Guest Post: Top 5 Breeds to Take for a Walk?
Like me, you will no doubt have seen countless polls on social media of the Top 5 dog breeds for this and that or such-and-such. While this information can be useful when talking about physical traits of some dogs – i.e. why Great Danes don’t figure too highly in the “fitting into a handbag” stakes – when the information concerns behaviour or temperament they are barking up the wrong tree, so to speak.
Let me give you an example; I have a younger sister who had exactly the same kind of upbringing as I did with the same parents. How is it possible then for us to be so totally different? The answer is of course personality. This has far more influence on behaviour than breed ever can. Ask any dog owner who has had more than one of the same breed in their lifetime and all will tell you that they were completely different in personality. They are far from clones.
Humans have created the myriad of dog breeds over the centuries for function and latterly for fashion. The oodles of oodles we have now are recent examples of this phenomenon. However, this does not mean that all dogs of a certain breed will necessarily be willing or able to perform the tasks for which they may have been created. Not all kelpies like to herd; not all Labradors are good guide dogs; not all German Shepherds make it in the police.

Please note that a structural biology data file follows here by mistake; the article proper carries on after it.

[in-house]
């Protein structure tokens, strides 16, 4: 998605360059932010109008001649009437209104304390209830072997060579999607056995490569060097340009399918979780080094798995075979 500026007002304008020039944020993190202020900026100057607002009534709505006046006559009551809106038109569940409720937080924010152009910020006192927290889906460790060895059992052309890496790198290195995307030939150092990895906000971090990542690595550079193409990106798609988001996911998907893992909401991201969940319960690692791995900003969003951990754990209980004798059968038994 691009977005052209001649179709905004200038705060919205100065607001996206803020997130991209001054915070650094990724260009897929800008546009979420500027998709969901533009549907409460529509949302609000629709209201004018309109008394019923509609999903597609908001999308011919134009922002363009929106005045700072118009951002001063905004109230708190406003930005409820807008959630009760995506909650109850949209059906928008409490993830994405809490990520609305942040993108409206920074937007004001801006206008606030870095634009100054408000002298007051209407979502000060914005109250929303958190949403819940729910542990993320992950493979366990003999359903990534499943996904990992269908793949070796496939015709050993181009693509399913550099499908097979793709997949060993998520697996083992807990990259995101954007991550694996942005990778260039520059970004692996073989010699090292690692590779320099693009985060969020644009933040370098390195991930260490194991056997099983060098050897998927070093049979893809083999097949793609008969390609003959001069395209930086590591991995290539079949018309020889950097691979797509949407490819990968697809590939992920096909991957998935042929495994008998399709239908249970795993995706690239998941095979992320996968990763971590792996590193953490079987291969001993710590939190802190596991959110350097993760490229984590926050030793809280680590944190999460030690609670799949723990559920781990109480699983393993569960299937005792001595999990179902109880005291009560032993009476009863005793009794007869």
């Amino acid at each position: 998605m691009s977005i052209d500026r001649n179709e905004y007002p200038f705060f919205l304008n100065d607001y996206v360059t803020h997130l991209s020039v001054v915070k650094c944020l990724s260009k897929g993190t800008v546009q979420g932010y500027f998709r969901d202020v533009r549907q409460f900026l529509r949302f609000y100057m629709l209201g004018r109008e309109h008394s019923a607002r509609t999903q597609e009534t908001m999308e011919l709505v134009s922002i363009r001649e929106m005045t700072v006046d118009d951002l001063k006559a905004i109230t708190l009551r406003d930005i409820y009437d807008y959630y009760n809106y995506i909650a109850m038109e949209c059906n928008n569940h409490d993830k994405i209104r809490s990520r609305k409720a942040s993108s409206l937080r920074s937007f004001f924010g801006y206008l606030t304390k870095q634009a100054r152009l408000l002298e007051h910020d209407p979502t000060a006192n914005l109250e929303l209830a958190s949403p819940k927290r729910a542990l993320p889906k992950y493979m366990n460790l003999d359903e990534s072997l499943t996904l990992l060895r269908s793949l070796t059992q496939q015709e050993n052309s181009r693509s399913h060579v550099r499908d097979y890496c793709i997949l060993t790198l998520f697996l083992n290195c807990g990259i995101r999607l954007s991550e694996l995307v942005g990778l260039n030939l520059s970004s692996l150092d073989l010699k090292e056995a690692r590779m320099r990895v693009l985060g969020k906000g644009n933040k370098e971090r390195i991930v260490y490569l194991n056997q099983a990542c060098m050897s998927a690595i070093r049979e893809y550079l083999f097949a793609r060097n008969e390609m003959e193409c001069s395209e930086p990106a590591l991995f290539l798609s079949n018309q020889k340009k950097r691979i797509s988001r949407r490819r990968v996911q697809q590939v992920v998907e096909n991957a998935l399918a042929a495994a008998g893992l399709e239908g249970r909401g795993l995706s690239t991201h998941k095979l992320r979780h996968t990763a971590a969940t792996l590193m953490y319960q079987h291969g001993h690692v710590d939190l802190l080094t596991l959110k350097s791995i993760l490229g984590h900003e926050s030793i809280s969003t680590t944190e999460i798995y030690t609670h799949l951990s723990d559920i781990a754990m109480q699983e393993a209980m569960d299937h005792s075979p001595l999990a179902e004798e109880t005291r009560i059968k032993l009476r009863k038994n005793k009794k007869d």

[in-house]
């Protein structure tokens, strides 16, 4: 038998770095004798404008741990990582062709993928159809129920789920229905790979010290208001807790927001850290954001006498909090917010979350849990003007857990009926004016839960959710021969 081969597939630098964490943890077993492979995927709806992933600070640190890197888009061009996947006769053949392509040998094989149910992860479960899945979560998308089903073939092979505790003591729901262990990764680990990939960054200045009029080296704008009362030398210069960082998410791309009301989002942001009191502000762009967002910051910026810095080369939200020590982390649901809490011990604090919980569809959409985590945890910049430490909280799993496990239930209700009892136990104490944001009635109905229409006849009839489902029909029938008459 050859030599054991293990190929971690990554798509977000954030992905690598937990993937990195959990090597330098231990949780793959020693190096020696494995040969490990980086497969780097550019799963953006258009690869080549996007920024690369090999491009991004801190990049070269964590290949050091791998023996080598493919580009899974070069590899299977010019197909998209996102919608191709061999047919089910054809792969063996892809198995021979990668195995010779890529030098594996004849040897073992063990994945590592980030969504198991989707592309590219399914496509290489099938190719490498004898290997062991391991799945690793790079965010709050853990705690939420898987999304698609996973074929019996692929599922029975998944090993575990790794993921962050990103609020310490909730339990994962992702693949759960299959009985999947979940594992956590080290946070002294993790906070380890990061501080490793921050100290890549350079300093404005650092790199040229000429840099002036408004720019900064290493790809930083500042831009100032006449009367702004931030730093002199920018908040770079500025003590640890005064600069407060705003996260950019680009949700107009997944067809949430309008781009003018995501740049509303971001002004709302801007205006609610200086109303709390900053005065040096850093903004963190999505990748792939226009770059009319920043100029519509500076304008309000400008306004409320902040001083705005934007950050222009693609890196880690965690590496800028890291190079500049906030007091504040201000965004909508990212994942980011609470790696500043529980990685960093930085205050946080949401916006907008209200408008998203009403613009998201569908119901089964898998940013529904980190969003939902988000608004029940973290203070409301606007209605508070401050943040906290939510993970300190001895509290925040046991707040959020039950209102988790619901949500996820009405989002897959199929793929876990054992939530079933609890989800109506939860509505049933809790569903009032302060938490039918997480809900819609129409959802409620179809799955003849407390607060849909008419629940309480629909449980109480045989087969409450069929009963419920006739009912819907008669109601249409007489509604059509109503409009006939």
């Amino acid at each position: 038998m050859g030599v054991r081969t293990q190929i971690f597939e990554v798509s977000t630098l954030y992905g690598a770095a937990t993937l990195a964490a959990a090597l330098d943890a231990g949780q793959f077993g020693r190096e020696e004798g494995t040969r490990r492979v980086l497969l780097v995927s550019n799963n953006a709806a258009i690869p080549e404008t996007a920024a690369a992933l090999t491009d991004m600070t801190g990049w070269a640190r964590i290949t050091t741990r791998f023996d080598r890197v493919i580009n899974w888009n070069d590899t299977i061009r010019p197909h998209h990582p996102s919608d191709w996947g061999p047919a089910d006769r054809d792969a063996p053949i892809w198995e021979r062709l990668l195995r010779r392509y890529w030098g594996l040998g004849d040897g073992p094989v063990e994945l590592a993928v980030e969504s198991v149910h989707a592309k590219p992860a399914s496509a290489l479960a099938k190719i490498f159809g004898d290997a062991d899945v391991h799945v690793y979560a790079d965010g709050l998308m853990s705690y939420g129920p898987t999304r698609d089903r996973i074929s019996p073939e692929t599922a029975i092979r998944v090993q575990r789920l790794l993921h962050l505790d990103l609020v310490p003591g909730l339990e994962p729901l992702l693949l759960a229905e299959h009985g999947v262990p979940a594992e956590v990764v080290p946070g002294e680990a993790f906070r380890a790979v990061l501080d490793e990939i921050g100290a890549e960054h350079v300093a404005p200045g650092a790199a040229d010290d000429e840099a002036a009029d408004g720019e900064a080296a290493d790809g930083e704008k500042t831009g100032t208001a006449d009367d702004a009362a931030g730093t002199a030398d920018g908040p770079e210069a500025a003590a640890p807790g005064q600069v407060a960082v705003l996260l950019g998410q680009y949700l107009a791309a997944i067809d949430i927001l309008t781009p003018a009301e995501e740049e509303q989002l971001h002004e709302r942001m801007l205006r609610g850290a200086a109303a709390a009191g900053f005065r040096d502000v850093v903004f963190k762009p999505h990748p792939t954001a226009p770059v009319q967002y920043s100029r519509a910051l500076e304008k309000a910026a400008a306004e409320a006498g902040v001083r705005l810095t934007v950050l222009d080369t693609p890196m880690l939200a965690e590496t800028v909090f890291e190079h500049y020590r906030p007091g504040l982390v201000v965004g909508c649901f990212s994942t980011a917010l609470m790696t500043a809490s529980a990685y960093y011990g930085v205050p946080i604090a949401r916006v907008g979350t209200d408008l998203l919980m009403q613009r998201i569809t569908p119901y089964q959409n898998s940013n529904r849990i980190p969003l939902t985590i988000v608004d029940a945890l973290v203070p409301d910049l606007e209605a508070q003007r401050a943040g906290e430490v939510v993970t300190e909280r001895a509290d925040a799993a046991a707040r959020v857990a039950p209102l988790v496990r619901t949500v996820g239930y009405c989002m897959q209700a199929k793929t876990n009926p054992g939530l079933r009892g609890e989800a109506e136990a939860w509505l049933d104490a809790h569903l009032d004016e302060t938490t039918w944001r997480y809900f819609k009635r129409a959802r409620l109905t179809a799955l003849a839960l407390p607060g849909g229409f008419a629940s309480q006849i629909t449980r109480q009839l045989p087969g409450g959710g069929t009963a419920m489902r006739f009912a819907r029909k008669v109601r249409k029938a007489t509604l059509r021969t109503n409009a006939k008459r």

Also, where do “multi-pedigree” dogs fit into this? I once met someone who told me that they had German Shepherds for over 20 years, and the latest GSD cross Border Collie was a handful. “It’s the Collie bit that’s giving me problems”.
Breed stereotypes are about as relevant as saying that all French people wear berets, all Englishmen are football hooligans or all Australians know how to throw a boomerang about. What dogs do all share is a common language that they all understand and use to try to communicate with us too to find out who does what in the team. Give them an easy job and they can relax; inadvertently burden them with too much responsibility and it can lead to problems.
Remember this – as far as they are concerned, a dog is a dog is a dog.
If you would like to find out the best way to a calm and relaxed walk with your dog, I will be running Masterclasses all over in Australia, starting in the Spring. For more details contact me at [email protected] or on 0410 191631.
Tony Knight also known as the Dog Listener, has since 1999 helped thousands of dogs and owners with all kinds of problem behaviour. He is firm believer that the right training can make a happy, relaxed dog and owner. For more about Tony Knight and how he can help you, visit his website or check out his Facebook page.